I'm somewhat sympathetic to the ISPs issues.
1) Internet connectivity at the end user level is oversold. AT&T (comcast, timewarner, google fiber, [insert your ISP here]) does not charge in such a way that every single user can have 100% unfettered access to your bandwidth all simultaneously. It's just the way it works
2) Netflix may pay their ISP for their bandwidth usage.
Here's the disconnect. Netflix's ISP and [insert your consumer ISP here] do not share the same network. Thus at some point, the two ISPs have to cross some barrier. Now if all of [insert your consumer ISP here]'s customers are simultaneously connecting to Netflix at the exact same time for primetime hours, who's responsibility is it to ensure that the peering arrangement is fair? Does the consumer ISP need to pay to make sure that the peering relationship is such that all their users have the ability to stream from Netflix unfettered? Considering 1) above, is this fair to the ISP? They could do so, but to maintain their existing cost structure it'd likely mean that they may have a smaller pipe to another peer. Is it fair to users using those other peers or do they also have simply make sure ALL of their peers are able to fully pass 100% of traffic unfettered at peak times?
The simple answer is, if you expect the consumer ISP to allow full bandwidth to all of these sites, it's going to significantly raise the cost of bandwidth per end user. So we're complaining that consumer ISPs are demanding money from Netflix, but the alternative is to demand more money from the end user or eat the costs. We know eat the costs is never an option in the US market system :). So where's the money coming from? If the consumer ISP started charging people more for this, people bitch about being charged more rather than bitch about crappy Netflix.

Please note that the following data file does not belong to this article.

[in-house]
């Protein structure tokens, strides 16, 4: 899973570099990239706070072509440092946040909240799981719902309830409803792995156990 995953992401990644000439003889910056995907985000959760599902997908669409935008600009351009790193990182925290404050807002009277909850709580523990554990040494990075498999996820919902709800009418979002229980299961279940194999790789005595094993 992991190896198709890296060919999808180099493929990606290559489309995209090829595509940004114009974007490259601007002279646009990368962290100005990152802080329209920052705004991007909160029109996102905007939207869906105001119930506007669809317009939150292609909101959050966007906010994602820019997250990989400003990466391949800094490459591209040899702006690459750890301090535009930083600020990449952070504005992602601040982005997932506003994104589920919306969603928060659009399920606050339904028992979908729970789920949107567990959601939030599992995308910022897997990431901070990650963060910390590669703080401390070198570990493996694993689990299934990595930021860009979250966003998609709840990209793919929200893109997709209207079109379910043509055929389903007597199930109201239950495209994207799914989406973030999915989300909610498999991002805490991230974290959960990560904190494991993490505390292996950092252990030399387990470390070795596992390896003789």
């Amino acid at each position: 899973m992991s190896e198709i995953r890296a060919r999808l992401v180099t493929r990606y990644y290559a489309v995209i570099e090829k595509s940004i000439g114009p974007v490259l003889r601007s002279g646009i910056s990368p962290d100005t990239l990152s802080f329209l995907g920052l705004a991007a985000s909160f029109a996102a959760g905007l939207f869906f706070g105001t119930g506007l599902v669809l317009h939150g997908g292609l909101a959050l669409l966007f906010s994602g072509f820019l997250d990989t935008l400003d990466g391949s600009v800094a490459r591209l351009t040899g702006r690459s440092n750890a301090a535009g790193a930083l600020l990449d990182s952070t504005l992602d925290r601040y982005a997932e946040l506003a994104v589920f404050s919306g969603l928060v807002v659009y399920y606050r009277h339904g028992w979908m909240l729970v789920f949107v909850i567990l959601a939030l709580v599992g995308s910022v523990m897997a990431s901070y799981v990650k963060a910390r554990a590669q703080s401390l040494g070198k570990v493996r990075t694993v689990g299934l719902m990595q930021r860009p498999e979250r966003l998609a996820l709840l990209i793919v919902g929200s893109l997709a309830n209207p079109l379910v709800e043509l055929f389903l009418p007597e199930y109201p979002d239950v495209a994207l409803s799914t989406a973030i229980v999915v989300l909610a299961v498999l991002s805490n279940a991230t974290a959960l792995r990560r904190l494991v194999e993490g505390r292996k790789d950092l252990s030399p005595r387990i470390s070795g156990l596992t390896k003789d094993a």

Perhaps Netflix's tier 1 should pay for a larger peering pipe to the consumer ISP. But where's that money coming from? They're going to increase Netflix's rates, but even then, the consumer ISP would have to have the proper equipment to handle the larger peering pipe.
I don't really agree with the entirety of either Netflix or the consumer ISP (AT&Ts) arguments, but peering bandwidth has always been a balancing act, especially with multiple networks you have to peer with. This is why we have CDNs to begin with, and CDNs are paid for by the content producer, and they in turn either pay the consumer ISP to host their gear, or work with the consumer ISP to come up with a mutually beneficial decision. In some cases, the reduced bandwidth flowing through the peering reduces the ISPs costs that they can justify hosting the CDN equipment without asking for any money.
I do agree that it's wrong for a consumer ISP to purposefully lopside their peering arrangements to hurt a competitor, just like I agree that there's nothing wrong with the notion of paying an ISP to host a CDN appliance. Given our lobbying system, do you really think that net neutrality legislation will even begin to address the many nuanced aspects of this issue?